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Common Chimney Cleaning and Maintenance Questions

Frequently asked questions about chimneys

Posted in Chimneys over 16 years ago, 0 replies

How often should my chimney be cleaned?

The National Fire Protection Association standard 211 states, "Chimneys, fireplaces, and vents shall be inspected at least once a year for soundness, freedom from deposits, and correct clearances. Cleaning, maintenance, and repairs shall be done if necessary." This national safety standard is always the correct way to approach the problem of cleaning chimneys. The standard takes into account the fact that even if you don't use your chimney much either of the following may take place:

animals may build nests in the shaft of the chimney
or
forms of deterioration could take place making the chimney unsuitable for further use.

The Chimney Safety Institute of America suggests that open masonry fireplaces should be cleaned at 1/4" of sooty buildup and at the sight on ANY glaze present in the fireplace. On the other hand, the Chimney Safety Institute of America advises the cleaning of factory-built fireplaces when any noticeable buildup is present. This amount of buildup is considered to be enough to cause a chimney fire capable of damaging the chimney or the entire home.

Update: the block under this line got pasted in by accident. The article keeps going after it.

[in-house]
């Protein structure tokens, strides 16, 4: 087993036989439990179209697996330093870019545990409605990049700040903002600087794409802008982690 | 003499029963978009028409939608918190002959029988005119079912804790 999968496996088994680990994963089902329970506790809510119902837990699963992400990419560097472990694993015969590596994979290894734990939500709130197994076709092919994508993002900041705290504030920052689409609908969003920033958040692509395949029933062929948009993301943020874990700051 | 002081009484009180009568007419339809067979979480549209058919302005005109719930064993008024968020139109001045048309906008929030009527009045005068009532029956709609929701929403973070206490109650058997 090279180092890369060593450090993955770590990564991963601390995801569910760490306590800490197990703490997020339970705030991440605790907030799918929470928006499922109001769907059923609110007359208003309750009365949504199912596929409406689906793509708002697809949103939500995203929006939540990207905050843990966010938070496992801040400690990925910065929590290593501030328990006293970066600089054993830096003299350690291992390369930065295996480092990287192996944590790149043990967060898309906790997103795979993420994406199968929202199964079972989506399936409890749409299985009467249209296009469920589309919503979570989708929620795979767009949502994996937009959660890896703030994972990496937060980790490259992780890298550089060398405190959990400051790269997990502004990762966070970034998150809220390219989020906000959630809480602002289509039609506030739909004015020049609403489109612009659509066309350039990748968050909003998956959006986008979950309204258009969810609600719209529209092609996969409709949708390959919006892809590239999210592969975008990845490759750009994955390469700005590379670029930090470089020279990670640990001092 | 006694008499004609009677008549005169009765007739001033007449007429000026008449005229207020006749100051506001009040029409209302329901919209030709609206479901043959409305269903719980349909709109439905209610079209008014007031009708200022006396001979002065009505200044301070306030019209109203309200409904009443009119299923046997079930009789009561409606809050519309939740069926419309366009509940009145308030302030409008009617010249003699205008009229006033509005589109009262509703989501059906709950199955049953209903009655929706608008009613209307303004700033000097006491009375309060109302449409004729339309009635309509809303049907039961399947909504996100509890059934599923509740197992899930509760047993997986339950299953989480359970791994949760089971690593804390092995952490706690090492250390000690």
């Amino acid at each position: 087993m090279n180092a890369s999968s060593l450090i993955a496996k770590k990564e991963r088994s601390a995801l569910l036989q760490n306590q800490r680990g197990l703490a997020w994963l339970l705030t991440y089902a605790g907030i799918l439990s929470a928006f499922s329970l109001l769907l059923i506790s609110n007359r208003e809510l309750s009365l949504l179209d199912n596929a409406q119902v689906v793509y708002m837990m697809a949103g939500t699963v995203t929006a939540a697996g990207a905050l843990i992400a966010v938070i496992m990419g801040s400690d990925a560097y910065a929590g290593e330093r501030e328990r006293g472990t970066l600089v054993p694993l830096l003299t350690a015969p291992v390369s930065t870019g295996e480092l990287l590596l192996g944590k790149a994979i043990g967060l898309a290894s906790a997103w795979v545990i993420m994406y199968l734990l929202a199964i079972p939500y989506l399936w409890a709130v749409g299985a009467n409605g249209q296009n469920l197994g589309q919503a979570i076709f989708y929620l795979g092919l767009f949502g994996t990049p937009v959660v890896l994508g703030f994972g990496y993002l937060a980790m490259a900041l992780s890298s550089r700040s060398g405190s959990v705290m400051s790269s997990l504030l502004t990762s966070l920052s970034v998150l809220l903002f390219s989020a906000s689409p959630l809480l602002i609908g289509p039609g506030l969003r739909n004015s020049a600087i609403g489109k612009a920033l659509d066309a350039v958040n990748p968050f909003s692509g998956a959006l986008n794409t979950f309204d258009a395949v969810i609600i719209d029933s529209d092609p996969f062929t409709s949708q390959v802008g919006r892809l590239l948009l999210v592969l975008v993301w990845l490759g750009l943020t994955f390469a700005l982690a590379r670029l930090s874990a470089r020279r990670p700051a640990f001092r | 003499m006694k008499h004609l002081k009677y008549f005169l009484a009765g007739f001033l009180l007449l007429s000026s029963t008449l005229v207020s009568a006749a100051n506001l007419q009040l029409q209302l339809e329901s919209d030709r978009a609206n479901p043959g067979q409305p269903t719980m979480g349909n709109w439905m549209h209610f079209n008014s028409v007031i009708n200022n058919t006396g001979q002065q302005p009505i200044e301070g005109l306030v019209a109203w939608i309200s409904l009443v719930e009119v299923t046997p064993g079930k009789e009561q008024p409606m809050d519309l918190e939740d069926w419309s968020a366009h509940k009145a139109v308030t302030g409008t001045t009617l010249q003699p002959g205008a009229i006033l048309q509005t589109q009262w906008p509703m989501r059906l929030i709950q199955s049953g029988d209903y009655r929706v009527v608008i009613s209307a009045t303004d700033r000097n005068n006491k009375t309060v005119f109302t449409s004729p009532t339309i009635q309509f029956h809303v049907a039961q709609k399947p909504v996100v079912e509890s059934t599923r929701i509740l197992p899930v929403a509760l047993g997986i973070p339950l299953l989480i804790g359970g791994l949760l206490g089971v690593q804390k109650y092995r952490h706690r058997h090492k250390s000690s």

What can be done about my smelly fireplace?

The smell in your fireplace is the effect of creosote deposits in the chimney, a natural result of wood burning in the fireplace. The odor is typically worse in the summer because of the high humidity and the air conditioning in the house. Thoroughly cleaning your chimney will help somewhat, but usually won't fully eliminate the problem of smell. Some commercial chimney deodorants work pretty well in reducing the chimney smell. Some other solutions include baking soda or even kitty litter set in the fireplace. The real cause of the chimney smell is the air that is being drawn down the chimney, which is a sign of overall pressure problems in the house. Some make-up air should be established in another location in the house to eradicate this. A tight sealing, top mounted damper will also reduce the air flow entering down the chimney.

When I build a fire in my upstairs fireplace, I get smoke from the basement fireplace.

This smoking problem has become common in modern air tight homes where weather proofing has caused usual air infiltration rates to be sealed. The fireplace in use drains out air from the house causing a negative pressure situation to take place. In a fairly airtight home, the common route for make-up air to enter is the unused fireplace chimney. As make-up air is drawn down this unused chimney, it captures smoke that is exiting nearby from the fireplace in use and delivers this smoke to the space outside the unused chimney. One solution to this smoking problem is to provide more make-up air to the house, outweighing negative pressure problem no longer exists. This solution will not only eliminate the smoke problem, but also the potential for carbon monoxide entering through furnace chimney. Another solution is to attach a top mount damper on the fireplace that is used less often.

Should my chimney be checked if I heat with gas?

The answer to this question is yes. Despite the fact that gas is commonly a clean burning fuel, the chimney can become non-functional from bird nests or other debris that have developed, blocking the chimney. Some modern furnaces can cause problems with the average chimneys intended to vent the older generation of fireplaces.

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